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Title: Heuristic search methods and cellular automata modelling for layout design
Authors: Hassan, Fadratul Hafinaz
Advisors: Tucker, A
Liu, X
Keywords: Simulated annealing;Hill climbing;Genetic algorithm;Pedestrian simulation;Spatial
Issue Date: 2013
Publisher: Brunel University, School of Information Systems, Computing and Mathematics
Abstract: Spatial layout design must consider not only ease of movement for pedestrians under normal conditions, but also their safety in panic situations, such as an emergency evacuation in a theatre, stadium or hospital. Using pedestrian simulation statistics, the movement of crowds can be used to study the consequences of different spatial layouts. Previous works either create an optimal spatial arrangement or an optimal pedestrian circulation. They do not automatically optimise both problems simultaneously. Thus, the idea behind the research in this thesis is to achieve a vital architectural design goal by automatically producing an optimal spatial layout that will enable smooth pedestrian flow. The automated process developed here allows the rapid identification of layouts for large, complex, spatial layout problems. This is achieved by using Cellular Automata (CA) to model pedestrian simulation so that pedestrian flow can be explored at a microscopic level and designing a fitness function for heuristic search that maximises these pedestrian flow statistics in the CA simulation. An analysis of pedestrian flow statistics generated from feasible novel design solutions generated using the heuristic search techniques (hill climbing, simulated annealing and genetic algorithm style operators) is conducted. The statistics that are obtained from the pedestrian simulation is used to measure and analyse pedestrian flow behaviour. The analysis from the statistical results also provides the indication of the quality of the spatial layout design generated. The technique has shown promising results in finding acceptable solutions to this problem when incorporated with the pedestrian simulator when demonstrated on simulated and real-world layouts with real pedestrian data.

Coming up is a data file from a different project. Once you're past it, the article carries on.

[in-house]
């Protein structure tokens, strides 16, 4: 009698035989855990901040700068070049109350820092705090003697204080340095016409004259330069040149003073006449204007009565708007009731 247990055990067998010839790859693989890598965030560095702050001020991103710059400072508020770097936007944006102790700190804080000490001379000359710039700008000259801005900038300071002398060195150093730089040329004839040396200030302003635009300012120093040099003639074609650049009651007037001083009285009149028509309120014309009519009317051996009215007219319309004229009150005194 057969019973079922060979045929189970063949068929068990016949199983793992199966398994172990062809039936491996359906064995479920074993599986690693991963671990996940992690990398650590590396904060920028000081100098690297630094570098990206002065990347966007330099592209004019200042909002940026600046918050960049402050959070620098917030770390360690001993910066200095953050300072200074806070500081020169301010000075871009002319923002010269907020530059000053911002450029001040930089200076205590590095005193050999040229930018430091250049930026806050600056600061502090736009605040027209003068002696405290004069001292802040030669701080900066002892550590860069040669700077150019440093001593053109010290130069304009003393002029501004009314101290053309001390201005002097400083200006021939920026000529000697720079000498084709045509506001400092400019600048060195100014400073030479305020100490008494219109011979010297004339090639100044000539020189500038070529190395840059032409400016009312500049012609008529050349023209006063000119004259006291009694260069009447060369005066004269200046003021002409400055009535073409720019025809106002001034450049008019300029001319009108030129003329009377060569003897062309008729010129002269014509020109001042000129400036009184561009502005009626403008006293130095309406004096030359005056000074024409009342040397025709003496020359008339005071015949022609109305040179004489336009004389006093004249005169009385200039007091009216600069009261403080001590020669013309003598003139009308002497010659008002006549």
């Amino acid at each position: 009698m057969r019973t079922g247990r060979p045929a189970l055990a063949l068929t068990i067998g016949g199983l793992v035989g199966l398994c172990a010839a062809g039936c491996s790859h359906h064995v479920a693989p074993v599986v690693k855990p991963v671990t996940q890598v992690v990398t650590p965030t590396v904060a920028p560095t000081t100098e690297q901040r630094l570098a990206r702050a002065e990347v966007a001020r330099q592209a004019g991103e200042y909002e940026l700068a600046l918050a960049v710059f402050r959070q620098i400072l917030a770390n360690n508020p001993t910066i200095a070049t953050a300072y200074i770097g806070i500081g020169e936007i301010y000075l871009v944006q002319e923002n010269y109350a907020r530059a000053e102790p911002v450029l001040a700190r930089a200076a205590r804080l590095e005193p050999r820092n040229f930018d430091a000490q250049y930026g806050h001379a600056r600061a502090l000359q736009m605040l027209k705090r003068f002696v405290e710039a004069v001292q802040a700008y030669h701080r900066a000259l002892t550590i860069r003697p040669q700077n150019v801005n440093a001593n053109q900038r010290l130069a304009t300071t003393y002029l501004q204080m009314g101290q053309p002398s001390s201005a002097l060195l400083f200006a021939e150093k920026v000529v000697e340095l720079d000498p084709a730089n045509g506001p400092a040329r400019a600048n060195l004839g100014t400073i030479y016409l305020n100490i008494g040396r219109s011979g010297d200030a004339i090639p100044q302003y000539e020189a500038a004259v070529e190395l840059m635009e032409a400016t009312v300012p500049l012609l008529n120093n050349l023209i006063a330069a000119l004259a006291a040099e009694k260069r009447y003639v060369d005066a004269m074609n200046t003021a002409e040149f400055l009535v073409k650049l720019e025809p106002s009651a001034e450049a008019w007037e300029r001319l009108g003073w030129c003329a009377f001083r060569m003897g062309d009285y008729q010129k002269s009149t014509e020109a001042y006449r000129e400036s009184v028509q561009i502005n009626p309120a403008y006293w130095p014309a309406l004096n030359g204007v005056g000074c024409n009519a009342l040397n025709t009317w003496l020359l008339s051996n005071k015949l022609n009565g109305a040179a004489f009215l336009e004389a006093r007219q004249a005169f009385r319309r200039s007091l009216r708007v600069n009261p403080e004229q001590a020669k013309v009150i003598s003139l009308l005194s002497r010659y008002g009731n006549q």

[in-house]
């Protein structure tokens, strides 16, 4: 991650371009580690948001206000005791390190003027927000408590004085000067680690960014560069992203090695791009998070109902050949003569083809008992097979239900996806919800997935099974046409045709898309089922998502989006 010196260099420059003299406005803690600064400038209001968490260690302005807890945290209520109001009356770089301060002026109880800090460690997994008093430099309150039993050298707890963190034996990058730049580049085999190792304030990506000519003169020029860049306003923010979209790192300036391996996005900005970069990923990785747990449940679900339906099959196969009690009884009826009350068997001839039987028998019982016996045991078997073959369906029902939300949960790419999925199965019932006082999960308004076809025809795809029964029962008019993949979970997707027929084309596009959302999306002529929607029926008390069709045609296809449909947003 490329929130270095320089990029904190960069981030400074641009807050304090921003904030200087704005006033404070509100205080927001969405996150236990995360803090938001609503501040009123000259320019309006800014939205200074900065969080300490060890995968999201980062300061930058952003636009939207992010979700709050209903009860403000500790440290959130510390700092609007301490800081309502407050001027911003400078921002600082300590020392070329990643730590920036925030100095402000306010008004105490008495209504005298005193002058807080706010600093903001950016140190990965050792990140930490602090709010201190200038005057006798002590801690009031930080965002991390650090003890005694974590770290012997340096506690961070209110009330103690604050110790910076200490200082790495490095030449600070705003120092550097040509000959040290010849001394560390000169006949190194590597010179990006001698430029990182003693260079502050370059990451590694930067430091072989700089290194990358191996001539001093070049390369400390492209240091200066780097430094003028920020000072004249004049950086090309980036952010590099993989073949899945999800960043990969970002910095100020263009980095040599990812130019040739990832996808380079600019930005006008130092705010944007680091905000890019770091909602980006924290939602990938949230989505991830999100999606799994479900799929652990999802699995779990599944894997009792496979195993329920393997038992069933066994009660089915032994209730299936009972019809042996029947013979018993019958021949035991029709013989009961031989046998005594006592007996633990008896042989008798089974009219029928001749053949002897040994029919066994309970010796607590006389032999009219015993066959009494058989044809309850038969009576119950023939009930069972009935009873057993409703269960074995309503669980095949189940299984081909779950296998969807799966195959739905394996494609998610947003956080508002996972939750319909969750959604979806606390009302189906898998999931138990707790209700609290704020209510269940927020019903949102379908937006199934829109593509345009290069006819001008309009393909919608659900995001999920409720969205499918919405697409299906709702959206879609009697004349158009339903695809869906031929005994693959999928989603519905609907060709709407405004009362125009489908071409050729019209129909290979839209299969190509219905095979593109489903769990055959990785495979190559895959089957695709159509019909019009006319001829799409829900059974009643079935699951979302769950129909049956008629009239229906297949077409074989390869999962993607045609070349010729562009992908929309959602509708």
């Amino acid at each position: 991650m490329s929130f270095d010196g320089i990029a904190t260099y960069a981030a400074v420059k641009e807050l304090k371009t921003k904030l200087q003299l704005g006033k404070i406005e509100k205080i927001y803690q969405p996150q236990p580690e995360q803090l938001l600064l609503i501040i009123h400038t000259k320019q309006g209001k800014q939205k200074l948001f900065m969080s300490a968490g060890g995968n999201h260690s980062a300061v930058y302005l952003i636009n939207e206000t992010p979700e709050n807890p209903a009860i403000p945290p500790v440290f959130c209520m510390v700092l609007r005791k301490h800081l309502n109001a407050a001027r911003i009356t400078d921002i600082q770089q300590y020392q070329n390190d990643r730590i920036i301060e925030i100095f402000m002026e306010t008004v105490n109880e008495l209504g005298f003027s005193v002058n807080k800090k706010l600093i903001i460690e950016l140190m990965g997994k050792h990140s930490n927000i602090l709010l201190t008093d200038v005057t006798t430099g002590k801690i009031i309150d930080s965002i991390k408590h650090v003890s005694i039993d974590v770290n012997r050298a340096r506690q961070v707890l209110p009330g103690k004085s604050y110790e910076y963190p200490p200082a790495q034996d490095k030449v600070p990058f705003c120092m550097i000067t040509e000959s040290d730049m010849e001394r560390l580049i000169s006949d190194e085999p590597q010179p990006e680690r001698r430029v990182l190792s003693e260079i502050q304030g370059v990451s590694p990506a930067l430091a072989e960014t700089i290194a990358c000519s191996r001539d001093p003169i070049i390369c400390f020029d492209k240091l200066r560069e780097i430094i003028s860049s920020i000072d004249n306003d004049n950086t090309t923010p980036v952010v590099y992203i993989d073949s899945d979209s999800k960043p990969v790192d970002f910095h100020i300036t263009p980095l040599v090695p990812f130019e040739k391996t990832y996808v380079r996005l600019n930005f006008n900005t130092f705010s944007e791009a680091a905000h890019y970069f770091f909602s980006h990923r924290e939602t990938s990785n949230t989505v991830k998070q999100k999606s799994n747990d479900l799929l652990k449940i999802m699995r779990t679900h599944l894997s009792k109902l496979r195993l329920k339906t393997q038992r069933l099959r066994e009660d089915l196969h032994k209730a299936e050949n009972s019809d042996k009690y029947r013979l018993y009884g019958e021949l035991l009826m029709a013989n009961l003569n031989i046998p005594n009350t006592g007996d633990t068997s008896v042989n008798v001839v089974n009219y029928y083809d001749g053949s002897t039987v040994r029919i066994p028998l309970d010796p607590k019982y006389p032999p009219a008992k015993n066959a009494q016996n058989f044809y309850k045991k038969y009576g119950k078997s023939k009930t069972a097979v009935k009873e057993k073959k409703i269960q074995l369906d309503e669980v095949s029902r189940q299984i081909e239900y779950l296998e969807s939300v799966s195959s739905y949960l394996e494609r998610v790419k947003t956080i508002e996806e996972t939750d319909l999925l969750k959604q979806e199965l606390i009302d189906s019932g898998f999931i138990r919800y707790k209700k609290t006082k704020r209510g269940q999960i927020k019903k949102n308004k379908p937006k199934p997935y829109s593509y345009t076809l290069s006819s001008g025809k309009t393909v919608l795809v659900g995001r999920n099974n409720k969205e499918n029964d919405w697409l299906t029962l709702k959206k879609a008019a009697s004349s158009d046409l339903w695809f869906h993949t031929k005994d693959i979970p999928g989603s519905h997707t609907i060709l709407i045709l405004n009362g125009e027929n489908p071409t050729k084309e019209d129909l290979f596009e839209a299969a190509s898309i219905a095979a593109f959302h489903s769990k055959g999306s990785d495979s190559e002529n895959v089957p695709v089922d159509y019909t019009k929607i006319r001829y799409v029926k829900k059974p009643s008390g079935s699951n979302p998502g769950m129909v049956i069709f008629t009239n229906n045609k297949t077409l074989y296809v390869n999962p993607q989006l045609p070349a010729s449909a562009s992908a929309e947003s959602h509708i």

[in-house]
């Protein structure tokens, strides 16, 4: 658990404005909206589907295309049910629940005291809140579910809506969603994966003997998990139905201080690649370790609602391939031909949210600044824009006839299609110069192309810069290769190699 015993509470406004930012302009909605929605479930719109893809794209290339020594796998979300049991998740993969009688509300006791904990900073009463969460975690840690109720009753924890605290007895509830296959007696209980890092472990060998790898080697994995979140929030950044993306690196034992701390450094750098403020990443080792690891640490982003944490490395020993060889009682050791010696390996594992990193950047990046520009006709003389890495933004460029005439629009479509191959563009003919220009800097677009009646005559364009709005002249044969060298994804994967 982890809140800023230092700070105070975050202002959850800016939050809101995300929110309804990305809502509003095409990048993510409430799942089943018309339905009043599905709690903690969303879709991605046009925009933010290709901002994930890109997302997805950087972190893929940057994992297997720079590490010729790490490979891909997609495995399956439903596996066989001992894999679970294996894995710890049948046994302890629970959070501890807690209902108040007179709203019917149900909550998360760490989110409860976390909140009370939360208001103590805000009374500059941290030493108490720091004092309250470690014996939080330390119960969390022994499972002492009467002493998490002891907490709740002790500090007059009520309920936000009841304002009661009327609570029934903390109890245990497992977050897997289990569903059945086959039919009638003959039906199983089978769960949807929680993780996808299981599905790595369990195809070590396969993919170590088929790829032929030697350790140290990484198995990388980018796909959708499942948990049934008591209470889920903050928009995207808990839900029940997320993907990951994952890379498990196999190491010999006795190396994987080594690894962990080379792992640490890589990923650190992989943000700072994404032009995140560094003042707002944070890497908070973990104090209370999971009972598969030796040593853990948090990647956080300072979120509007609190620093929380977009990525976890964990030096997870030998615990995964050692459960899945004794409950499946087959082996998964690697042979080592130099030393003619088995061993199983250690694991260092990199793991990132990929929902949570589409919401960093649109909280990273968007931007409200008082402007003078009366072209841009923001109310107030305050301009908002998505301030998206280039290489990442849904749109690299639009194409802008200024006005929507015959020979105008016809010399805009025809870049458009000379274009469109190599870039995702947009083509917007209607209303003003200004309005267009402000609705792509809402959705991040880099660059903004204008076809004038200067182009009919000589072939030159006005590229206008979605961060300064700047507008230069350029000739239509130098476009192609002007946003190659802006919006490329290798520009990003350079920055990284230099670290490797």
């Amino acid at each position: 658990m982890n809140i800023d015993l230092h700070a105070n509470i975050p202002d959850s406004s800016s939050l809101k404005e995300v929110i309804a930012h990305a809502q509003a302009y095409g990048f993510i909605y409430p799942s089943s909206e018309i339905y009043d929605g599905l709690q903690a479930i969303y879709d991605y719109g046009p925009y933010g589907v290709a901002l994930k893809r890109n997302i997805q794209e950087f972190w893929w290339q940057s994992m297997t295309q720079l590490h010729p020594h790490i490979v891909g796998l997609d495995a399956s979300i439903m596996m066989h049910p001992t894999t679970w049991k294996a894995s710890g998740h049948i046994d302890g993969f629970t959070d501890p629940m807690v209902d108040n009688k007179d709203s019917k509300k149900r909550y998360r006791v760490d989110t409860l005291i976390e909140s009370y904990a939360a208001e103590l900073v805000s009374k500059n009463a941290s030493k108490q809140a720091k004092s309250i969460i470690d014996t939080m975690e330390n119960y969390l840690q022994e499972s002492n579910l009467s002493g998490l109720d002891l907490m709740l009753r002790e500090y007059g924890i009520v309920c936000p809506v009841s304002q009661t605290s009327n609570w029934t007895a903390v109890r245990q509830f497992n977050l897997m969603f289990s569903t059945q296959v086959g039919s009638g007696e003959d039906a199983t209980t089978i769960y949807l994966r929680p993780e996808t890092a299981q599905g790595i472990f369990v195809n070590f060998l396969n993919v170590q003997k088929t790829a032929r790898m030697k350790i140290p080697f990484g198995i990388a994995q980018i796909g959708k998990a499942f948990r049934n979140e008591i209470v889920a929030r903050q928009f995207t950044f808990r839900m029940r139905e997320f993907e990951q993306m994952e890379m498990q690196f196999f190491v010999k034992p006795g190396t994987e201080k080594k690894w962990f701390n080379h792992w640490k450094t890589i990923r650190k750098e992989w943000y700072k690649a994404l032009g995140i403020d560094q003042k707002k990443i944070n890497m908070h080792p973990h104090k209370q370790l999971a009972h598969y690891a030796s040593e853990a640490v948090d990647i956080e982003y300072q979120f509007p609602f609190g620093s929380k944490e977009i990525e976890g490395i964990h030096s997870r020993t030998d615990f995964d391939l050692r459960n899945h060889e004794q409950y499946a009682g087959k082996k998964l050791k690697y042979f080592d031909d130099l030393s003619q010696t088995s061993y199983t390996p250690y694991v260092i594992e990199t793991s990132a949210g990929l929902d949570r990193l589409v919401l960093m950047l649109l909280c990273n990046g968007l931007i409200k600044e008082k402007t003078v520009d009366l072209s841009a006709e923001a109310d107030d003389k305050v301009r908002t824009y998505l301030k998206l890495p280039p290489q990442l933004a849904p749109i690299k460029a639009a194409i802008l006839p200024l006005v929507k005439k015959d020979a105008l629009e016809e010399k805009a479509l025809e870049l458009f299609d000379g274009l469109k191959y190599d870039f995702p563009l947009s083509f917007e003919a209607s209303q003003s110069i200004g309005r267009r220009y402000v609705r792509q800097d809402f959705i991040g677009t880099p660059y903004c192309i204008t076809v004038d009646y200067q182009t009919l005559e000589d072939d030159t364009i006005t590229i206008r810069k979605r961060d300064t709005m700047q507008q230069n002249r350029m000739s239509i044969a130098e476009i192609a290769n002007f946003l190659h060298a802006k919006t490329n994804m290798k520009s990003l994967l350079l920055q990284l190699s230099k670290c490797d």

Description: This thesis was submitted for the degree of Doctor of Philosophy and awarded by Brunel University.
Appears in Collections:Computer Science
Dept of Computer Science Theses

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